Standing inside the tram station looking down the right hand tram cable line which goes down to the Owens Valley. The location of the marking is on a large wooden timber that the outside metal sheeting is nailed to. It is to the right of the cable line and about 10-12 feet up from the wooden floor. When I first saw the markings I thought that the Tram Station had been built down in the valley and then assembled up on top. Good luck.  Regards, Bob

We discover much about the Saline Valley Salt Tram by spending hours looking over the 100's of scans of old photos which are in our posession due to the generosity of the Eastern California Museum of Independence, who in their infinite wisdom has seen fit to let us scan their Salt Tram collection for our use in doing this "knowledge excavation" that is found on this web site. Below is a photo that has decent resolution (most do not), and depicts activities that greatly expand our knowledge of the tram's construction. First, let's look at the entire photo (click to enlarge):
This westside tram photo above shows a number of important Salt Tram Construction activities:
  1. A large number of men (10 to be exact) engaged in tram construction activities.
  2. A closeup of the various clothing worn in construction of the Salt Tram
  3. One of only two known photos of cables being strung out along the tramway. In this instance, the photo shows a harnessed pair of mules playing out a Salt Tram cable (which appears to be the 7/8" traction cable), which is draped over the traction sheave of the Tower.
  4. At the base of the Tower in the foreground is a cable spool being played out by 3 men at the base of (and inside the footprint of) the Tower. We believe that the Tower was used as a support for the base of the heavy cable and despooler, as much force must be applied to the cable to despool it. Note that this cable is NOT the one that is being played out by the mule team, distanced ahead in the photo.
  5. In the foreground are 4 or 5 tram power poles, with their ends coated in a black substance (creosote) to protect the wood that is buried in the ground from rot (note that it has worked well, as most tram power poles that were not sawed off at the base to salvage the copper wire are still standing). This indicates that the Tram Stations and Towers were built before the Power Pole installation was completed, unless for some reason that these are extra poles that happened to be stored in this location - unlikely, in our opinion.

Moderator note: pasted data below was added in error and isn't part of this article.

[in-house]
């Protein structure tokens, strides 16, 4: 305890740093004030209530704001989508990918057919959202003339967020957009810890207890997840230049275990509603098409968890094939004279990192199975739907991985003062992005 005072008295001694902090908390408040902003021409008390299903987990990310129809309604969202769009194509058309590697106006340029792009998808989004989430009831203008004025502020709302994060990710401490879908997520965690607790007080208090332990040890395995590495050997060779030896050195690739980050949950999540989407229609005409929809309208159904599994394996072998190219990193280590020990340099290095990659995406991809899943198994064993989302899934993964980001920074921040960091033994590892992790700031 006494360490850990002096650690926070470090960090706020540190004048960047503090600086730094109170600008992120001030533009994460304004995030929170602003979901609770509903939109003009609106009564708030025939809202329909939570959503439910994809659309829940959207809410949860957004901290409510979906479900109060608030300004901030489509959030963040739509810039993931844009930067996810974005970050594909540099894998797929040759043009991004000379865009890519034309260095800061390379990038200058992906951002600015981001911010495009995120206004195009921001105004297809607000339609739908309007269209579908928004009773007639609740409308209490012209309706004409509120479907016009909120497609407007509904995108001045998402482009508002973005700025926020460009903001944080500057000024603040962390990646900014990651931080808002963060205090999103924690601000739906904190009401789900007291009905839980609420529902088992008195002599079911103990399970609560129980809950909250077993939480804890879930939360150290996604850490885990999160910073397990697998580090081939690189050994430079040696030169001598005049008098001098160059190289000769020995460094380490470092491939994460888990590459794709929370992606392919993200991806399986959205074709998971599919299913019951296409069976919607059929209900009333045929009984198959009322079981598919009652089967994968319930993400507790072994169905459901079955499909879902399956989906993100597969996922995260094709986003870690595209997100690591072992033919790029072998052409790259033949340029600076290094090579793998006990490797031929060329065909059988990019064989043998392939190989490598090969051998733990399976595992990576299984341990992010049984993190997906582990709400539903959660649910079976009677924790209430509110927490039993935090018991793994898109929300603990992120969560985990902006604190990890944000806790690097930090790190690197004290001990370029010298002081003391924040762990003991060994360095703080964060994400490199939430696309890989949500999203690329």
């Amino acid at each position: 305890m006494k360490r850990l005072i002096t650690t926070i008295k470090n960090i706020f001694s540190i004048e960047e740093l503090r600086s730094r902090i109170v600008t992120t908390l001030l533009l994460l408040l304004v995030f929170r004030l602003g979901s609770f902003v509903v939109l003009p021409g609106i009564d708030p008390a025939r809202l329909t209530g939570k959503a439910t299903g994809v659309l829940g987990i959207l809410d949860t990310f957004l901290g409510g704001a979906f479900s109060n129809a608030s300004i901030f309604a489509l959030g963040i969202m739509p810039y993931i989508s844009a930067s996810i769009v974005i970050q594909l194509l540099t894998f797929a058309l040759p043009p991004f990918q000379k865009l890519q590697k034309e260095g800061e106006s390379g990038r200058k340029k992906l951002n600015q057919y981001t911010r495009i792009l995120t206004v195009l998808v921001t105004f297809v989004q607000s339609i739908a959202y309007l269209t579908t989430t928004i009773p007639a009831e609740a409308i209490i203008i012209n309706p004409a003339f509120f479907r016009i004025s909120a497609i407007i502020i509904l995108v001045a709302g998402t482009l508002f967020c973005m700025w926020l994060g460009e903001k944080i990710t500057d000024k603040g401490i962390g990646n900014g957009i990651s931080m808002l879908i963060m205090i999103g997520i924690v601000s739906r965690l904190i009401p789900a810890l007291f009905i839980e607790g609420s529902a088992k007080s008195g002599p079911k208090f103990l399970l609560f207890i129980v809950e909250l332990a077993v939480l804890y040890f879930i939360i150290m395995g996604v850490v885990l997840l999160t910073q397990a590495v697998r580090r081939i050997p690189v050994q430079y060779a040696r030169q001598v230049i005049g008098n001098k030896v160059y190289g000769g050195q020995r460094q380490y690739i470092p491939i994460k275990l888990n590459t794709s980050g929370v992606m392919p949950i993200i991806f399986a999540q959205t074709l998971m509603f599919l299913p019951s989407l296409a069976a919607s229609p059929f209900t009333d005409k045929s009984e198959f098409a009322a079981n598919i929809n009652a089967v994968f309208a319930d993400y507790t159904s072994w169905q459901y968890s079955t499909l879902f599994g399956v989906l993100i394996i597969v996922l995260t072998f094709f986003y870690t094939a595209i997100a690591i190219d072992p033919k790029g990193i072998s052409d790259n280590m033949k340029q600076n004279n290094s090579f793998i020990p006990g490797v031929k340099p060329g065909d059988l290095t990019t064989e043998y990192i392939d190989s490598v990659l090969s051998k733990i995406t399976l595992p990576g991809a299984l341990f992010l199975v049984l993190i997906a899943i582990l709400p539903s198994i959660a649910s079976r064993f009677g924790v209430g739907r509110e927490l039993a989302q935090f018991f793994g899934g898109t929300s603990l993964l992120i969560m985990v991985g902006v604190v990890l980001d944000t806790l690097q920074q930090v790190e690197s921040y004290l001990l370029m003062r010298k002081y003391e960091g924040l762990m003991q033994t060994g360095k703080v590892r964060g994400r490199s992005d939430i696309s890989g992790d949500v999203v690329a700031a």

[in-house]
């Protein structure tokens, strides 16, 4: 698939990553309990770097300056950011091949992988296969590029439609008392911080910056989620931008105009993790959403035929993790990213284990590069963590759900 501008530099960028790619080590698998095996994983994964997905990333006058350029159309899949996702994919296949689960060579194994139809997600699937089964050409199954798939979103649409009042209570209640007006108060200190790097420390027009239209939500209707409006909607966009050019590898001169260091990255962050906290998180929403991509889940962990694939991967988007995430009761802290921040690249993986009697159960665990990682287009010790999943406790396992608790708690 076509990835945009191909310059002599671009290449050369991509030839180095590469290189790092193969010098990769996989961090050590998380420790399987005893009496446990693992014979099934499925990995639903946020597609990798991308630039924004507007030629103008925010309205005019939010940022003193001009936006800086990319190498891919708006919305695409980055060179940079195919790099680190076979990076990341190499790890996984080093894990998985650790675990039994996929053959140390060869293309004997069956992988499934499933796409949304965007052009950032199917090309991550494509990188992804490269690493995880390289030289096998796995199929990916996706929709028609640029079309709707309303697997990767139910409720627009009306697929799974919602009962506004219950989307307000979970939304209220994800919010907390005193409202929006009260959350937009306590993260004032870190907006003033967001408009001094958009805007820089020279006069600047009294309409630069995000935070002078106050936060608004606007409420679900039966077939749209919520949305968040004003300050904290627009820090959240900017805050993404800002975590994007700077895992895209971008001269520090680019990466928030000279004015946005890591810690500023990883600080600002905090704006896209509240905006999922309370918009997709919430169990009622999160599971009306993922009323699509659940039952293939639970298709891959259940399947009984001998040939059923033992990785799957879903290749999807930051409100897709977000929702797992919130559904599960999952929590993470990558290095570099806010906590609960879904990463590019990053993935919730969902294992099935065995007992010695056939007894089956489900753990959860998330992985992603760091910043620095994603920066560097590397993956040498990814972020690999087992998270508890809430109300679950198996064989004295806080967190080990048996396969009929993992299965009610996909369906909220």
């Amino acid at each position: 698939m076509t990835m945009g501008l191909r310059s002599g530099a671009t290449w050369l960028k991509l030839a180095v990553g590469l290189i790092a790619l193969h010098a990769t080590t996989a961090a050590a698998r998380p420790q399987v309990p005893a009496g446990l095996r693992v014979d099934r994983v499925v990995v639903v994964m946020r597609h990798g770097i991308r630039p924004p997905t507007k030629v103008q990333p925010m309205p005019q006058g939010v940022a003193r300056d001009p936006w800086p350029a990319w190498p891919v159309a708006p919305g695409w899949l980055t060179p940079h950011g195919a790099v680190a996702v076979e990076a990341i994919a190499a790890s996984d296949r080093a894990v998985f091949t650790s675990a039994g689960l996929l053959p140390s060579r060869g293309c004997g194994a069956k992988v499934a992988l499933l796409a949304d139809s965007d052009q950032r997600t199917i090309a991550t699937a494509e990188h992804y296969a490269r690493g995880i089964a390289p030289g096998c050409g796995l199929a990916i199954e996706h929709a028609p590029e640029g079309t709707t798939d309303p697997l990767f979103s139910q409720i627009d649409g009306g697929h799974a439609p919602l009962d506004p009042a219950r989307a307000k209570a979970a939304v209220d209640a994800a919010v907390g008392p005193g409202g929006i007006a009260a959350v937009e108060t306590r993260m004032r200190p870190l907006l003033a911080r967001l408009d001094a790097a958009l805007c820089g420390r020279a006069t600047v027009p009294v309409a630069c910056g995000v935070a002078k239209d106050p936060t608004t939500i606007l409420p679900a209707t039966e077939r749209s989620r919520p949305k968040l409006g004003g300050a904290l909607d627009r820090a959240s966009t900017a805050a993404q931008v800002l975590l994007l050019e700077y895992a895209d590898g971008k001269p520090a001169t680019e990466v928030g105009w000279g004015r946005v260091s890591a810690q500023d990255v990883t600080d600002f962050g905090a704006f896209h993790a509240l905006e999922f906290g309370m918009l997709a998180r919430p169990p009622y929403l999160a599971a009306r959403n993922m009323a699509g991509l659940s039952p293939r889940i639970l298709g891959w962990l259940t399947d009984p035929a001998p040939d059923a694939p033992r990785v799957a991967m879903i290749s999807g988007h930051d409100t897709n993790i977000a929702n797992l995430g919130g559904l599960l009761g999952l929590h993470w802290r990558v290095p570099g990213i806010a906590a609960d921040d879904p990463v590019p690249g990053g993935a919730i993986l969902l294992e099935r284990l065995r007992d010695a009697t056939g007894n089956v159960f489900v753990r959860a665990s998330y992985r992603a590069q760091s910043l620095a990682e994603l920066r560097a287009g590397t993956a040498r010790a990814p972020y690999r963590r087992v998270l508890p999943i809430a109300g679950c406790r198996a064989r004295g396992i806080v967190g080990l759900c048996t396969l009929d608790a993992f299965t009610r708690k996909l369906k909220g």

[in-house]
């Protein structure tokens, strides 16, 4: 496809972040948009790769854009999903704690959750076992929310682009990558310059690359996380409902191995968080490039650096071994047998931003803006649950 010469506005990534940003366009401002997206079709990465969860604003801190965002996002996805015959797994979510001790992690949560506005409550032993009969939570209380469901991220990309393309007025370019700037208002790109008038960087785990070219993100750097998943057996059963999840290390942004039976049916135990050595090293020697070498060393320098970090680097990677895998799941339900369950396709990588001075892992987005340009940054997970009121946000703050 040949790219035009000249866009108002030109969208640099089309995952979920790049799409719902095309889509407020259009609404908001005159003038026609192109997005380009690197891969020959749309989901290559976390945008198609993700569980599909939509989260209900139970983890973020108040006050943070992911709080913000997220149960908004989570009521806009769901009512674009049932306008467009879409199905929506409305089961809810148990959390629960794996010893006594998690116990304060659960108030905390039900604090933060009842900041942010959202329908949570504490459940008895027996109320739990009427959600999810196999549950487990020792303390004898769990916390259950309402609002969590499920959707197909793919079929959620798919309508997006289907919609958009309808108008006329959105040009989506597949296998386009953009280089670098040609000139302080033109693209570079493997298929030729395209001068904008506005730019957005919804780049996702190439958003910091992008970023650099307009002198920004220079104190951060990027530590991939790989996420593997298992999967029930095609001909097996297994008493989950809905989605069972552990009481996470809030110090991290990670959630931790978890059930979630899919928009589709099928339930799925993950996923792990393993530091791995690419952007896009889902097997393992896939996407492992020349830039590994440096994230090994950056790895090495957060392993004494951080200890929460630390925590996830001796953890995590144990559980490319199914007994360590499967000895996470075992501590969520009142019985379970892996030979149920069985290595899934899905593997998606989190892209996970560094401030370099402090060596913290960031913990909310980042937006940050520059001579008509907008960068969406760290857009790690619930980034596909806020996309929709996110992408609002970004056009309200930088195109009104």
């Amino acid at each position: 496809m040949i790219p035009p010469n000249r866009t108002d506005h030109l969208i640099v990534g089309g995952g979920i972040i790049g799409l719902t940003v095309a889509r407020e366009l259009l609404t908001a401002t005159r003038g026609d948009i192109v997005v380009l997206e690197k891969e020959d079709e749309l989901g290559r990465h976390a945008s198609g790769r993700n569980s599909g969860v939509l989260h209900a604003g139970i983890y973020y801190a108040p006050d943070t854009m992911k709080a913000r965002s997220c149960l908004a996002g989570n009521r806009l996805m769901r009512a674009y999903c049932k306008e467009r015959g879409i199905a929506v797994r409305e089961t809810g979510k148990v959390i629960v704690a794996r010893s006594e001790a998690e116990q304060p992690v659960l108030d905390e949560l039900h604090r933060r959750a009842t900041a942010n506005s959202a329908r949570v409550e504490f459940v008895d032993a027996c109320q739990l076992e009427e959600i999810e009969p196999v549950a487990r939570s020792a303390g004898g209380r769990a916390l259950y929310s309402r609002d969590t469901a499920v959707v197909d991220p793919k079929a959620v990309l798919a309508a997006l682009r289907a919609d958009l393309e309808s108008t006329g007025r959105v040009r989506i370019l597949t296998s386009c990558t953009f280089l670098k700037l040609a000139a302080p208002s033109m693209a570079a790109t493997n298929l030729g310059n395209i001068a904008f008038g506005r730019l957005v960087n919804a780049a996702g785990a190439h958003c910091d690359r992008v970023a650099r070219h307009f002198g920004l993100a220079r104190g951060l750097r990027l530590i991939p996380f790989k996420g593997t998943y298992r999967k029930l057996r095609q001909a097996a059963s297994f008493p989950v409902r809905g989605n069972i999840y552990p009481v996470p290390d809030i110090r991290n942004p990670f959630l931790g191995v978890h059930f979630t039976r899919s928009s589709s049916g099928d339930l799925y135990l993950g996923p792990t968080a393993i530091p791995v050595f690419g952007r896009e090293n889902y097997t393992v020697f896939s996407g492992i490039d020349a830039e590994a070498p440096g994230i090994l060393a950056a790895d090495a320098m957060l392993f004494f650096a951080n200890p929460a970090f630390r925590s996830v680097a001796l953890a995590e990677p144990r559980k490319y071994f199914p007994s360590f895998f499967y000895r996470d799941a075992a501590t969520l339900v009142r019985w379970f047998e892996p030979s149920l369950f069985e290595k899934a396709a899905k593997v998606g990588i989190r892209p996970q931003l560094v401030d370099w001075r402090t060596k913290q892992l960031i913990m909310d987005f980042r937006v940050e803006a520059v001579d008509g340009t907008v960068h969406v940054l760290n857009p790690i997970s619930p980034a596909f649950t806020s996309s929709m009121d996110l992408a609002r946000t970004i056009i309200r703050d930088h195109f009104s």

6. Last and very important: each of the beams, including one of the ladder cross pieces (!) is labled with "23 C 4", which I interpret to mean Tower 23, Section IV (although this will need to be calcualted and verified).
Anyways, here is the photo, with an enhancement in photoshop at right to make the markings more clear:
 On an interesting side note, we believe that we have located this tower, and it is one of the rare westside towers that are still standing, owing largely to its distance from the road. It has not, as you shall see, escaped all vandalism. Let's take a look. First, here is a location that matches that of the full size photo above:
The photo above shows the 3 towers (A, B, C) located above (or east) of the marked tower in question. We note with fascination that Tower B was lowered from its original construction, as one of the many "tweaks" to the tramway to make it function properly. Below shows the same towers A, B and C in our historical photo:

Unfortunately, we don't have a modern photo (but we will!) of Towers A, B, C and what we shall call Tower D (the one with the "23 C 4" markings on it), but I believe we do have a photo of that tower by itself, and here it is:
This photo shows Brian standing at the base of this Tower D (aka Tower "23 C 4"). Note the discrepancies with the historical photo of this tower: there are no horizontal boards at the base, which would seemingly rule it out as the same tower. However, note a detail of the photo above:
It seems that the original horizontal and diagonal beams were attached to this tower, but removed, as evidenced by the red box in this photo; you can also see the bolts sticking about where the cross beams were removed. Plus, both towers have 6 ladder steps nailed into one of the four corner supports, and it is the same corner as in our historical photo. Seems pretty conclusive to me!